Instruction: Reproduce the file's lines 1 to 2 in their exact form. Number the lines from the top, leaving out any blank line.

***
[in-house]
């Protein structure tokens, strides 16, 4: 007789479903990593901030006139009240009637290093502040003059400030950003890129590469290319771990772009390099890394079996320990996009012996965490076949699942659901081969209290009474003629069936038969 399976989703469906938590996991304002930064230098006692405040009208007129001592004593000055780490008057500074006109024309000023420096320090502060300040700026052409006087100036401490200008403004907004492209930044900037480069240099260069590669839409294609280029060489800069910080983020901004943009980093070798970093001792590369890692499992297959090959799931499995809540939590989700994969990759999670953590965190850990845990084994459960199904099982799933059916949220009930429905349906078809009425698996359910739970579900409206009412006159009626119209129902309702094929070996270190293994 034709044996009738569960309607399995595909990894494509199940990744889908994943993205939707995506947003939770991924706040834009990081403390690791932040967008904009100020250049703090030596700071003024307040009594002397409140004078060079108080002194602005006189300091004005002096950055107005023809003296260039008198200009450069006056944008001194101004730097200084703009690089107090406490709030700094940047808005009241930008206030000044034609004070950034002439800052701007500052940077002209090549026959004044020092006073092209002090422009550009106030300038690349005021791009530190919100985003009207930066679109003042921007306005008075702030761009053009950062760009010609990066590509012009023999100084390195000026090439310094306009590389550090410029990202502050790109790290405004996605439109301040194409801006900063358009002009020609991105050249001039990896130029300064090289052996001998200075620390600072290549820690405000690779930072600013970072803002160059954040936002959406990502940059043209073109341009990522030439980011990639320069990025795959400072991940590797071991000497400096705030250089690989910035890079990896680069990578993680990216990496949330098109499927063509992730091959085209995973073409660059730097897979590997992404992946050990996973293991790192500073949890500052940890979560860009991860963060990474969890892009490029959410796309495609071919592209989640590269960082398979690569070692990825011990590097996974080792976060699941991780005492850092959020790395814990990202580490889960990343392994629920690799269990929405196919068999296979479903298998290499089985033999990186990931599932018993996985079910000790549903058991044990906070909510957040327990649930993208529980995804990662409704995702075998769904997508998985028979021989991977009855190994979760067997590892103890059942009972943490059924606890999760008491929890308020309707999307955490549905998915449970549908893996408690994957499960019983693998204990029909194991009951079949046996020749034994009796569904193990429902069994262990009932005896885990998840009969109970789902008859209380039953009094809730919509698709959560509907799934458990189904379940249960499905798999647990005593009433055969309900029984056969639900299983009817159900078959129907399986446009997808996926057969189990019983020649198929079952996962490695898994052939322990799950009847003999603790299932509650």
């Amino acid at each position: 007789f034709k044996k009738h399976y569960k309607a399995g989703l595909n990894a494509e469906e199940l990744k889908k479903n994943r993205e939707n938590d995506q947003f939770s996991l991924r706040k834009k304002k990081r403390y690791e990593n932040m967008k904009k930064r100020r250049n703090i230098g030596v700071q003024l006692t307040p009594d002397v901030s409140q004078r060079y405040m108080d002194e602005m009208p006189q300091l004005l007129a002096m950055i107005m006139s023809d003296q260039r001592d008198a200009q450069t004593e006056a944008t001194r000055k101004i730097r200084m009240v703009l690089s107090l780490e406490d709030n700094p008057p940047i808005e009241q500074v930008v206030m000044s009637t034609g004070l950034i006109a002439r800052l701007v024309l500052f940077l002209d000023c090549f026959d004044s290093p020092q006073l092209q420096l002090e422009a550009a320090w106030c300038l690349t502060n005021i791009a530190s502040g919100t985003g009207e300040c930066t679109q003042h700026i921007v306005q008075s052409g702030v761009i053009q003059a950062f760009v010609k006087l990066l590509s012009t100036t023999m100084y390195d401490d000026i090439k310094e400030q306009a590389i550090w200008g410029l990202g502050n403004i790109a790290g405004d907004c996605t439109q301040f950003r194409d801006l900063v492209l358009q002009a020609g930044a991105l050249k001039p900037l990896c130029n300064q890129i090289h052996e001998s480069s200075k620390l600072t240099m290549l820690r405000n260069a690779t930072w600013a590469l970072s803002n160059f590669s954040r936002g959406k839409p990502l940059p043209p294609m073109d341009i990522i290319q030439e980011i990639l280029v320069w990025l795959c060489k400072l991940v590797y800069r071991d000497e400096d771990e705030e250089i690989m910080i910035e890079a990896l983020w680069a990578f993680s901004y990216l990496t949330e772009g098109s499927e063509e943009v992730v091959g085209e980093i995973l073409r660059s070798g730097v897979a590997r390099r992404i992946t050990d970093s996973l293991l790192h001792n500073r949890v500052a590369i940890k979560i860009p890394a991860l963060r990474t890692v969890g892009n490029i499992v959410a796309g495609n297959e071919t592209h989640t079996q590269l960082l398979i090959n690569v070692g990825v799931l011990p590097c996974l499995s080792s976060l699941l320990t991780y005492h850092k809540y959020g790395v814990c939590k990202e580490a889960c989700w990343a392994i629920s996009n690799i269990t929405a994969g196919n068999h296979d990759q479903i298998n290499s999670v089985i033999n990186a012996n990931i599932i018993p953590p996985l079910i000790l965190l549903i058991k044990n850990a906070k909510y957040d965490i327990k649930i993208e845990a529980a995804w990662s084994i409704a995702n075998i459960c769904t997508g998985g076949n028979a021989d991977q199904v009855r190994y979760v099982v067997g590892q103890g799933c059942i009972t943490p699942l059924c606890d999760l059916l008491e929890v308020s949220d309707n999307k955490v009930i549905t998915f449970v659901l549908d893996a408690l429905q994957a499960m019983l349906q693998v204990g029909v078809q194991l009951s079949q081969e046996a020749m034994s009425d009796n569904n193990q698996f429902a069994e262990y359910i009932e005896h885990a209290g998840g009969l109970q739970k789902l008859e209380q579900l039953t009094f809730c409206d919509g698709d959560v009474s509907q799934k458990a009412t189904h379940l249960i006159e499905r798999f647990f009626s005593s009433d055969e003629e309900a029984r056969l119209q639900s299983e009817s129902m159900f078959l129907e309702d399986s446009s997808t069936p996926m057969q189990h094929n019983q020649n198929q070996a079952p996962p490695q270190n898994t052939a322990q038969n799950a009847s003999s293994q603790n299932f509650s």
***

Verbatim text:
[in-house]
């Protein structure tokens, strides 16, 4: 007789479903990593901030006139009240009637290093502040003059400030950003890129590469290319771990772009390099890394079996320990996009012996965490076949699942659901081969209290009474003629069936038969 399976989703469906938590996991304002930064230098006692405040009208007129001592004593000055780490008057500074006109024309000023420096320090502060300040700026052409006087100036401490200008403004907004492209930044900037480069240099260069590669839409294609280029060489800069910080983020901004943009980093070798970093001792590369890692499992297959090959799931499995809540939590989700994969990759999670953590965190850990845990084994459960199904099982799933059916949220009930429905349906078809009425698996359910739970579900409206009412006159009626119209129902309702094929070996270190293994 034709044996009738569960309607399995595909990894494509199940990744889908994943993205939707995506947003939770991924706040834009990081403390690791932040967008904009100020250049703090030596700071003024307040009594002397409140004078060079108080002194602005006189300091004005002096950055107005023809003296260039008198200009450069006056944008001194101004730097200084703009690089107090406490709030700094940047808005009241930008206030000044034609004070950034002439800052701007500052940077002209090549026959004044020092006073092209002090422009550009106030300038690349005021791009530190919100985003009207930066679109003042921007306005008075702030761009053009950062760009010609990066590509012009023999100084390195000026090439310094306009590389550090410029990202502050790109790290405004996605439109301040194409801006900063358009002009020609991105050249001039990896130029300064090289052996001998200075620390600072290549820690405000690779930072600013970072803002160059954040936002959406990502940059043209073109341009990522030439980011990639320069990025795959400072991940590797071991000497400096705030250089690989910035890079990896680069990578993680990216990496949330098109499927063509992730091959085209995973073409660059730097897979590997992404992946050990996973293991790192500073949890500052940890979560860009991860963060990474969890892009490029959410796309495609071919592209989640590269960082398979690569070692990825011990590097996974080792976060699941991780005492850092959020790395814990990202580490889960990343392994629920690799269990929405196919068999296979479903298998290499089985033999990186990931599932018993996985079910000790549903058991044990906070909510957040327990649930993208529980995804990662409704995702075998769904997508998985028979021989991977009855190994979760067997590892103890059942009972943490059924606890999760008491929890308020309707999307955490549905998915449970549908893996408690994957499960019983693998204990029909194991009951079949046996020749034994009796569904193990429902069994262990009932005896885990998840009969109970789902008859209380039953009094809730919509698709959560509907799934458990189904379940249960499905798999647990005593009433055969309900029984056969639900299983009817159900078959129907399986446009997808996926057969189990019983020649198929079952996962490695898994052939322990799950009847003999603790299932509650």